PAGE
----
10 Parts You Need To Build Your Own Tube Guitar Amp

 

Building your own guitar tube amp doesn’t have to be scary.

In fact, running your riffs through an amp that you’ve built with your own hands can be one of the more rewarding experiences a guitar player can have.

In this article I’d like to introduce you to the various parts you’ll need to build your own tube guitar amp.  Beginners can easily become intimidated about how complex this project may be, so in this article I’d like to introduce you to the various parts you’ll need to build your own tube guitar amp.   Even if you’re an old hand at building amps and just want a basic checklist of parts, this article can help.

I’ll be giving you some example numbers and specifications so you can understand the kinds of numbers and considerations to make, but I won’t be listing out every single nut and bolt dimensions needed, because your project is specific to you.  Please refer to the specific instructions from your guitar kit or be incredibly confident in your skills to wing it. 

This article is for entertainment purposes only, and your personal safety while dealing with electricity is your responsibility.  Don’t make any decisions about interacting with voltage and electricity based solely on what you read here.  Be safe!

Tools Required

For this project you’ll need a soldering iron around 25 to 50 watts, resin core solder around 0.032 diameter, a variety of sizes of small spanner wrenches, and a couple of sizes of flat and Phillips head screwdrivers.

Cabinet

There are two main options when it comes to building your own guitar tube amp – you can either build a combo amp or an amp head.  The biggest differentiator between the two is that a combo amp contains both the amplifier and the speaker and an amp head only contains the amplifier and needs to be connected to a speaker cabinet.  To start off our discussion of the parts you’ll need, the difference between these two is that an amp head will need a much smaller cabinet than a combo amp, which needs a bigger cabinet by virtue of also containing a speaker.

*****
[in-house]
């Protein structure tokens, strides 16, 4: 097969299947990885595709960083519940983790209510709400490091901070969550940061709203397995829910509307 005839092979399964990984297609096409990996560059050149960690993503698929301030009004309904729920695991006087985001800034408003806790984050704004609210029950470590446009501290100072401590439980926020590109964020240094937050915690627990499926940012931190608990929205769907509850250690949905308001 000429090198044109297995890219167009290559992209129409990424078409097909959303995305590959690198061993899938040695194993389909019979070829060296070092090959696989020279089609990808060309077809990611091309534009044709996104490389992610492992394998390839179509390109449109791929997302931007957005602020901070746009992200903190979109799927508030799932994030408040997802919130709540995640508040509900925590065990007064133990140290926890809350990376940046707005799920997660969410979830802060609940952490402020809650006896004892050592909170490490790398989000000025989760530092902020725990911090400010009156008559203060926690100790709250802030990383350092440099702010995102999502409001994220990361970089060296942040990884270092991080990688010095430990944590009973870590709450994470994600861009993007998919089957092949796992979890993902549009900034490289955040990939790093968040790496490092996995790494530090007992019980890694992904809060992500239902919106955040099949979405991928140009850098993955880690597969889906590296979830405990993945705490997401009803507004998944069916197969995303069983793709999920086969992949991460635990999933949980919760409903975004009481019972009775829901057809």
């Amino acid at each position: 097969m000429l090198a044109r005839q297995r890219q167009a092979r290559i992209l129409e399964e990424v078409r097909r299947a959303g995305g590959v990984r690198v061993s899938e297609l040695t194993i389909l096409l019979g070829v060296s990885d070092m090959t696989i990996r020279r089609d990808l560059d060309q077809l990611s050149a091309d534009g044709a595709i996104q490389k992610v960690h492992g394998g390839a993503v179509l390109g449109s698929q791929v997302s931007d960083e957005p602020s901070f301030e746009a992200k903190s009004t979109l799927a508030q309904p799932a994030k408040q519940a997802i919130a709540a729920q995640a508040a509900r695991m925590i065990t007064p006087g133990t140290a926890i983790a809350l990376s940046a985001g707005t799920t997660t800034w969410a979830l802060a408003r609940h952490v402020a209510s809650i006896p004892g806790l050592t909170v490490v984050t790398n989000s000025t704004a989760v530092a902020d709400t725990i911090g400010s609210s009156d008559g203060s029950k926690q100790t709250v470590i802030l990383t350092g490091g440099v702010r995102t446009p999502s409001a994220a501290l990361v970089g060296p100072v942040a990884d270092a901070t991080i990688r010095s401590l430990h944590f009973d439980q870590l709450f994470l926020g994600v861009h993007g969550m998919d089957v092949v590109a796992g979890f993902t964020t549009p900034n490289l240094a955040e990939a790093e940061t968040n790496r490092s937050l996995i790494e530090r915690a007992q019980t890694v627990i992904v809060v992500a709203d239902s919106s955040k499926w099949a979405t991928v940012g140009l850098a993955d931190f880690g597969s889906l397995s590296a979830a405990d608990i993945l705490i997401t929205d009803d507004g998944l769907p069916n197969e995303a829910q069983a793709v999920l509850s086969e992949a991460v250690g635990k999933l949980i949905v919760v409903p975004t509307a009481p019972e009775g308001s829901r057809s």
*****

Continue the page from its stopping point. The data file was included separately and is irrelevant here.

For the purposes of this article I’ll be describing one of the more common styles of guitar amp kit – a Fender Princeton-style combo amp from the tweed era.  You’ll find guitar amp kits readily available in this style.

You’ll need a plywood or solid pine measuring around 16 inches high by 20 inches wide by 10 inches deep.  It’s important to make sure and measure and position the speaker and the completed chassis often as you build in order to make sure you are leaving enough clearance between the speakers and the transformers.

Chassis

A reputable parts supplier will be able to provide you with a chassis made to approximate a Princeton-style layout, which will work nicely for this project.

If you’re wanting to build the chassis yourself, I congratulate you for wanting to get seriously into the details of building this amp!  A company like Hammond makes a variety of steel and aluminum enclosures that are good for this – you’ll be looking for something around 14 inches long by 6 inches wide by 3 inches deep. 

Chassis that are supplied with a kit are already drilled and punched to spec, so feel free to save yourself some time here.

Tubes

For your combo amp, your tube setup will likely consist of something along the lines of:

  • 1 6L6
  • 1 12AX7
  • 1 5Y3

Speakers and hardware